The main character in Jane Eyre treasured a walk in the garden, regardless of the weather conditions. What’s your favorite pastime? Binge-watching? Social media posting? Searching for Instagrammable views?

I use AI to mind the gap between the old beauty of the world, where imagination caught fire merely by watching a small corner of the wilderness, and the new world, where the sources of creativity are so many that they become cliche.

AI-generated photo

We are currently developing a course about harnessing AI for the benefit of your activity.
Stay tuned!


Hokku Poems In Four Seasons
By Yosa Buson

The year’s first poem done,
with smug self confidence
a haikai poet.

Longer has become the daytime;
a pheasant is fluttering
down onto the bridge.

Yearning for the Bygones
Lengthening days,
accumulating, and recalling
the days of distant past.

Slowly passing days,
with an echo heard here in a
corner of Kyoto.

The white elbow
of a priest, dozing,
in the dusk of spring.

Into a nobleman,
a fox has changed himself
early evening of spring.

The light on a candle stand
is transferred to another candle
spring twilight.

A short nap,
then awakening
this spring day has darkened.

Who is it for,
this pillow on the floor,
in the twilight of spring?

The big gateway’s heavy doors,
standing in the dusk of spring.

Hazy moonlight —
someone is standing
among the pear trees.

Blossoms on the pear tree,
lighten by the moonlight, and there
a woman is reading a letter.

Springtime rain — almost dark,
and yet today still lingers.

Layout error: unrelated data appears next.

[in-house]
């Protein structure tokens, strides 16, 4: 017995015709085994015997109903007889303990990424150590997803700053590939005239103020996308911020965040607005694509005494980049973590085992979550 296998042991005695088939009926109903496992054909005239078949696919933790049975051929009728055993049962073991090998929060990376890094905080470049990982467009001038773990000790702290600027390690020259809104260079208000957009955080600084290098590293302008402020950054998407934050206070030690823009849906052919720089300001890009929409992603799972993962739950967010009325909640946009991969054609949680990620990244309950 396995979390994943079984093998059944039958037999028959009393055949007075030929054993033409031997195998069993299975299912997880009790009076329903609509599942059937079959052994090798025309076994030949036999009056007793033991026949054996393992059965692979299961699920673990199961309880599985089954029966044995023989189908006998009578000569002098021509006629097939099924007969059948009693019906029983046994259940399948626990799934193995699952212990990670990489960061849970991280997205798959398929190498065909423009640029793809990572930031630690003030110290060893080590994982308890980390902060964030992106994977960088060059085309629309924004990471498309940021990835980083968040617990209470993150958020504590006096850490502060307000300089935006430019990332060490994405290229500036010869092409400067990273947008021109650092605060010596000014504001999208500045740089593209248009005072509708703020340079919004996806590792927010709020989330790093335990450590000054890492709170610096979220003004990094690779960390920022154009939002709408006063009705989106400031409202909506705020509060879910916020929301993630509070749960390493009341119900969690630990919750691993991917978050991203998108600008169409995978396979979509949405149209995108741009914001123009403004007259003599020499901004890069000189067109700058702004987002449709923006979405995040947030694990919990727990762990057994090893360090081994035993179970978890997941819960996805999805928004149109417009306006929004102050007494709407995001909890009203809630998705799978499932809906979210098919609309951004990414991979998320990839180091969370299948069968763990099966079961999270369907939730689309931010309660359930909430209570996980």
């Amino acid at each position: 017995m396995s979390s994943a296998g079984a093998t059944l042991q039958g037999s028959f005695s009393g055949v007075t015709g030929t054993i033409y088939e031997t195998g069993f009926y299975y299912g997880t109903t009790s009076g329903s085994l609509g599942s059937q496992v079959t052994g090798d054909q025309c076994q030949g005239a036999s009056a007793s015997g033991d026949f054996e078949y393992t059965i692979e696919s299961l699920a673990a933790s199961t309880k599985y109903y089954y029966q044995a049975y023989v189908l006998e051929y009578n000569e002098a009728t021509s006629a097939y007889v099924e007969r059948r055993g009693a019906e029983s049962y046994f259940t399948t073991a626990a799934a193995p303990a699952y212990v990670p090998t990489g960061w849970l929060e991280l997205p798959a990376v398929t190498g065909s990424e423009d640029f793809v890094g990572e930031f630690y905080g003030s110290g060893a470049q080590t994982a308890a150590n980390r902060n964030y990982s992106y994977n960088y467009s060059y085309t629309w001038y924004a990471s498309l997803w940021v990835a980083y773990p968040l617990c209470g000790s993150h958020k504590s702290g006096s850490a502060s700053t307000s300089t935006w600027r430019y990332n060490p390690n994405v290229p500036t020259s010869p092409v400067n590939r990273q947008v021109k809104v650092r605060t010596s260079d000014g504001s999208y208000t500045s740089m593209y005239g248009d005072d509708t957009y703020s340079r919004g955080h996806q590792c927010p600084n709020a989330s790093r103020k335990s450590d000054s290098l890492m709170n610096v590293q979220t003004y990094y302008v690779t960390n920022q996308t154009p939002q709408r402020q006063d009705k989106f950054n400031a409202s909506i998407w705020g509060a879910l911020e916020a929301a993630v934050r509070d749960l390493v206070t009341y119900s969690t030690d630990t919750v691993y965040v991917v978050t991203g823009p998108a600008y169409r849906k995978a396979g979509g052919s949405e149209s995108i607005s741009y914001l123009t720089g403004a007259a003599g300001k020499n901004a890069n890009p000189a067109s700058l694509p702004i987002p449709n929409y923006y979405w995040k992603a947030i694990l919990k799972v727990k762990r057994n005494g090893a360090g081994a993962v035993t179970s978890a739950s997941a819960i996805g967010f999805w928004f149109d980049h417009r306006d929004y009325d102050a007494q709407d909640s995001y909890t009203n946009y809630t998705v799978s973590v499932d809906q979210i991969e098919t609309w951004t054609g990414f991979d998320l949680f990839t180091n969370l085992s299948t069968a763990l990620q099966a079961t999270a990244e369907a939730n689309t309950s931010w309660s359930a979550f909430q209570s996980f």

Springtime rain —
a little shell on a small beach,
enough to moisten it.

Springtime rain is falling,
as a child’s rag ball is soaking
wet on the house roof.

Art – Kawase Hasui Evening Glow in Spring Toshogu Shrine

Just Write

I started writing by chance. I started writing poems for quieting my sorrows and burns caused by difficult waves of life.

Writing is
quieting the burns
from people’s thoughts and deeds
And dissolving
all knowledge
that this will
ever happen…
Writing (an old poem)

One of the most cherished moments in my life is when I bring pen and paper to the beach and watch the waves incessantly, as my mind becomes a canvas for ideas to gallop freely.

In a more prosaic approach, everybody must make a habit of writing, whether is:

Writing can clear your mind, refine your ideas, develop your thoughts, and help you see things clearly.
It has been demonstrated that a written goal is half-fulfilled. 

Why don’t you try?
Just write!
Start Now!

Our creative writing courses are open to you:
Personalized one-on-one lessons or group classes are available.

Art – George Clausen

A Celebration of Clouds

“Clouds are thoughts without words.” – Mark Strand

One Little Cloud Is Out To-day
by Annette Wynne
One little cloud is out to-day,
One little cloud, and a whole big sky for play—
What a big place for a little one,
Shine out, you big round sun,
Shine out and frighten the little lone cloud, I pray,
The sun shone out and the cloud ran away!

The Rainbow
by Christina Rossetti
Boats sail on the rivers,
And ships sail on the seas;
But clouds that sail across the sky
Are prettier far than these.

The Clouds
by Anonymous
“Clouds that wander through the sky,
Sometimes low and sometimes high;
In the darkness of the night,
In the sunshine warm and bright.
Ah! I wonder much if you
Have any useful work to do.”

The Cloud
by Percy Bysshe Shelley